Continue Reading

News

Down 43%, Is This Tech Stock Worth Buying Right Now?

Published

on

Down 43%, Is This Tech Stock Worth Buying Right Now?

Skyworks Solutions (NASDAQ: SWKS) announced its fiscal 2022 fourth-quarter results (for the three months ended September 30) on November 3, and the supplier Apple’s stock price has risen 11% since then.

Skyworks beat expectations and showed solid growth at a time when smartphone sales were declining, but forecasts show the chipmaker is about to hit a bump. With that said, let’s take a closer look at the latest results from the chipmaker. Let’s take a closer look at whether the stock can sustain new momentum after losing 43% of its value in 2022.

Skyworks solutions deliver reliable results for non-mobile businesses
Skyworks’ fourth-quarter revenue increased 7% year-over-year to a record $1.4 billion. The company also reported non-GAAP (adjusted) earnings of $3.02 per share, up 15% year-over-year. Skyworks easily justified analyst estimates of $2.91 per share. For the year, the company’s revenue increased 7% to $5.5 billion and earnings rose similarly to $11.24 per share.

The strong growth of chipmakers in the fourth quarter was the result of successful diversification into new markets such as Internet of Things (IoT) and automotive, as well as relationships with major smartphone original equipment manufacturers (OEMs). Yes, it helped make up for it. Weakness in the smartphone market. space. However, it was the non-mobile business that put a lot of effort into Skyworks last quarter.
As CFO Chris Sennesael noted in the report, the company generated $500 million in revenue from broad market segments (counting chip sales for non-mobile applications like IoT), up 30% from the previous year. Last earnings conference call. Broad market companies contributed 36% of Skyworks’ revenue last quarter, up from 29% in the same period last year.

It’s also worth noting that Skyworks earned $2 billion in revenue from this segment for the entire fiscal year. That’s almost 43% more than the $1.4 billion in revenue last fiscal year. The good news is that the company’s business in a wide range of markets can maintain its momentum. This is because, as Skyworks showed in its earnings report, it is attracting new customers in high-growth niches like IoT.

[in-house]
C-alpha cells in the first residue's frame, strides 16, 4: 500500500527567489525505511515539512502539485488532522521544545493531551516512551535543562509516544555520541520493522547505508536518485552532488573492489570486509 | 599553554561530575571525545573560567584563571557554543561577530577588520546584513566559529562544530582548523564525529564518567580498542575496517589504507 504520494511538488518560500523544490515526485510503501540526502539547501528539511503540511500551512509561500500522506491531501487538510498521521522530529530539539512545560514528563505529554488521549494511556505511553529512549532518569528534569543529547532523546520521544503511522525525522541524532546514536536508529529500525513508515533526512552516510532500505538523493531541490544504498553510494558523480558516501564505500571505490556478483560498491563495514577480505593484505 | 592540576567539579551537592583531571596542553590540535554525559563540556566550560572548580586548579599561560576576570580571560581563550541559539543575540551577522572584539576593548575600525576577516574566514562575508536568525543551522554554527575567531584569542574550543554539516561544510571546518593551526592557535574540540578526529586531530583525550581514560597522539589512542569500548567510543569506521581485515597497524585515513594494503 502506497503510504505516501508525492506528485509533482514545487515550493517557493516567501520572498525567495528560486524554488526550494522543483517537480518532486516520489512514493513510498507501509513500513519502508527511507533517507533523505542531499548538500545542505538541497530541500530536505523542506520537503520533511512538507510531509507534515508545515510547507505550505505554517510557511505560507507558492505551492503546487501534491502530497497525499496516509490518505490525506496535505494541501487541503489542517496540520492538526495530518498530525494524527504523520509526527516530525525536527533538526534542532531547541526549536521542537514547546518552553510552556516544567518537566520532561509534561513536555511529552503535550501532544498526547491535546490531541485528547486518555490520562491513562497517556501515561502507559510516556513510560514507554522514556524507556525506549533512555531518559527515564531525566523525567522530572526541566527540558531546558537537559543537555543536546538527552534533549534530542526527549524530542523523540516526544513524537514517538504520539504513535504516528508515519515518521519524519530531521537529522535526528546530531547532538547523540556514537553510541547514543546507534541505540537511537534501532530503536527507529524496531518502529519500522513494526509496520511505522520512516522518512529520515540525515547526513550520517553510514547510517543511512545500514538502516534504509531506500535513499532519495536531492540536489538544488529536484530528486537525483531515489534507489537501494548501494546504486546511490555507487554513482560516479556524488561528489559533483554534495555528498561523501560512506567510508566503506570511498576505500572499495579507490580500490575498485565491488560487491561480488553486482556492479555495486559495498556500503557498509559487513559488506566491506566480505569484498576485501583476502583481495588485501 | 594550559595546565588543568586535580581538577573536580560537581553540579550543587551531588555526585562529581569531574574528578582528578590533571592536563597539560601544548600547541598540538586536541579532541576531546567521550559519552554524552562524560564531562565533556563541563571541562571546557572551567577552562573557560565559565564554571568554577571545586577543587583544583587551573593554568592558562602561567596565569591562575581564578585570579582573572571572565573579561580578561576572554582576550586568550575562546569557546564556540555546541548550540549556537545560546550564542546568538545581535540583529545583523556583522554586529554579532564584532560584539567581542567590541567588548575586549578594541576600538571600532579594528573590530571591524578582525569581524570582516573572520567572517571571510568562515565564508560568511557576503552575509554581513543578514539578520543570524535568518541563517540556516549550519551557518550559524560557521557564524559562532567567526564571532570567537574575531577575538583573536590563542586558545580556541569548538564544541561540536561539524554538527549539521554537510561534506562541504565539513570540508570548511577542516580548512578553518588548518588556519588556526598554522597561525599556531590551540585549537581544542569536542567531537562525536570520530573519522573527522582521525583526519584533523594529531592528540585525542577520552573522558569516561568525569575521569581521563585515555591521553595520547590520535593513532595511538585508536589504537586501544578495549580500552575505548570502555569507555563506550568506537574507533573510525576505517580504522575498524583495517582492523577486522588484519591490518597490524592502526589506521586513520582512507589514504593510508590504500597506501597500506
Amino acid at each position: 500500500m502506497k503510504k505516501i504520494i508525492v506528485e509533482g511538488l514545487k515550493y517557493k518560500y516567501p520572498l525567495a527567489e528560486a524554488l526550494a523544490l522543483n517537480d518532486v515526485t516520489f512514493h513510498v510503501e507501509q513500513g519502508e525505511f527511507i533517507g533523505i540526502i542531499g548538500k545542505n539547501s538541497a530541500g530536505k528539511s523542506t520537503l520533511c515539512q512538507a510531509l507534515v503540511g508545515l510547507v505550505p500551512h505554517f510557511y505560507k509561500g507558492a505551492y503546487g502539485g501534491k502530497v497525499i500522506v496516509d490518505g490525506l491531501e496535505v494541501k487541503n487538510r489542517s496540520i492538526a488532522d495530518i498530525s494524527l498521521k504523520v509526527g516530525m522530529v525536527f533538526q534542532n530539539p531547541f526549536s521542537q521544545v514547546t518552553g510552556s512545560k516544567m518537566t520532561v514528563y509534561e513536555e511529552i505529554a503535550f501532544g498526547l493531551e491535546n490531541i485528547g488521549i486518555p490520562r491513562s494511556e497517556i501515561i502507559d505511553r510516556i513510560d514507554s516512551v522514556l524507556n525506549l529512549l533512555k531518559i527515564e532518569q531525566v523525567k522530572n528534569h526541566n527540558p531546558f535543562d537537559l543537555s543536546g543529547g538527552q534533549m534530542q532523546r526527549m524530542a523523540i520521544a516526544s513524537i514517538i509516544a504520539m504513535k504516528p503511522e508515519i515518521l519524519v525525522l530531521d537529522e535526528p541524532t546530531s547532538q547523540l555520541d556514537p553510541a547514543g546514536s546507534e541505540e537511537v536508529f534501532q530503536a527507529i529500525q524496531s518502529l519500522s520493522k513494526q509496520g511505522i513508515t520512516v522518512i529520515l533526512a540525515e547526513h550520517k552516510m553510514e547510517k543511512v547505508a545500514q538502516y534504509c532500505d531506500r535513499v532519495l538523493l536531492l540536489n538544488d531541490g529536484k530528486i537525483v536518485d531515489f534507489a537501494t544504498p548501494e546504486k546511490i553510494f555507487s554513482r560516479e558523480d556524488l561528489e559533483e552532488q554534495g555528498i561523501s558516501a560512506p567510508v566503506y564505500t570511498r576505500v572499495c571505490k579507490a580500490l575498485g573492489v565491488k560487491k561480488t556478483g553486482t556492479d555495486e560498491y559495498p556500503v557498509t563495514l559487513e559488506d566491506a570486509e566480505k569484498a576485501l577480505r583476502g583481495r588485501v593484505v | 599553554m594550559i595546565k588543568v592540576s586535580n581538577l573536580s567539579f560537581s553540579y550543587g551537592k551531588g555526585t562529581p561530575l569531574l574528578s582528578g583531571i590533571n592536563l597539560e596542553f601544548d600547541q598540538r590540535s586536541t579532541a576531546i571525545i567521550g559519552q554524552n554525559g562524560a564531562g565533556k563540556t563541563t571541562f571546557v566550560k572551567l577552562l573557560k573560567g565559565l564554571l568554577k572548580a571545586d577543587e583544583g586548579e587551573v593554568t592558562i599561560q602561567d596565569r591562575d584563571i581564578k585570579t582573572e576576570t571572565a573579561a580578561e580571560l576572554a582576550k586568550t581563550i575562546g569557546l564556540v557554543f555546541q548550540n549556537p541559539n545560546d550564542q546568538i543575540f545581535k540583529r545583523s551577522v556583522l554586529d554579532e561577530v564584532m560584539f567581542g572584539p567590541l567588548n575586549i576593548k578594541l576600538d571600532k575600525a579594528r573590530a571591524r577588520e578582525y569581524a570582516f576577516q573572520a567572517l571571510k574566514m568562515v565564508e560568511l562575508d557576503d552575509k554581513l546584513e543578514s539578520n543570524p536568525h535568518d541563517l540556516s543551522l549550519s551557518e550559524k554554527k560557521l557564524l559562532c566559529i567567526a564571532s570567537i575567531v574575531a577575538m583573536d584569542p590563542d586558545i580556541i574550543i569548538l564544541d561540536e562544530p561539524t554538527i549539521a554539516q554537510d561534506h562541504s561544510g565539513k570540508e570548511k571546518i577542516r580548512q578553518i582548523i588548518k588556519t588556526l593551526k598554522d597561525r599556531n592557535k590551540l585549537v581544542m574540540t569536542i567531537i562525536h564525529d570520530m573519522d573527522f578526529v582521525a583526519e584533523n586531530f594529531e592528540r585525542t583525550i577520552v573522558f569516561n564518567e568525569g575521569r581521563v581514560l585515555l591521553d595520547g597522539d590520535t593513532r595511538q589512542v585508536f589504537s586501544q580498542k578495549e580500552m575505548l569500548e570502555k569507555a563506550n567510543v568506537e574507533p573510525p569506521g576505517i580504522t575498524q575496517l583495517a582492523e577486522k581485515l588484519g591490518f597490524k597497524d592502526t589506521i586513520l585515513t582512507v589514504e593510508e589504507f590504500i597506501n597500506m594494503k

“In IoT, we continue to win new customers and expand our content. We have partnered with Vodafone to launch the UK’s first WiFi 6E platform. We have launched a solution for Fi 6 hotspots.”

Skyworks also enables the deployment of O-RAN (Open Radio Access Network) and delivers record quarterly results in the high-growth automotive business niche. For example, the O-RAN market is expected to grow at an annual rate of 42% until 2030. Meanwhile, according to Mordor Intelligence, the demand for connected cars will grow by 19% per year until 2027.

These catalysts explain why Skyworks expects its broad commercial segment of the market “to be a major driver in FY23 and beyond.”

The mobile business was not in its best last quarter
Skyworks’ mobile business generated approximately $907 million in revenue last quarter (this is total revenue minus $500 million from the broader market business). By comparison, 71% of Skyworks’ $1.31 billion in revenue last year came from its mobile business, worth nearly $931 million.

Thus, the company’s mobile business, which generates most of its revenue, declined year-over-year in the most recent quarter. This is not surprising given that smartphone sales have been declining for the past five quarters. Skyworks considers Apple its biggest client, with the smartphone giant generating 58% of its revenue last year.

Last quarter, Apple shipped 48.5 million smartphones, 6.4% more than last year. However, the overall smartphone market was down 9% year-over-year. And now things could get even worse for Skyworks.

All of this explains why Skyworks management is targeting a sharp drop in sales and profits. The chipmaker expects revenue of $1.3 billion to $1.35 billion and adjusted earnings of $2.59 per share in the first quarter of fiscal 2023. These numbers show double-digit declines in both revenue and earnings compared to the last year.

Continue Reading

Trending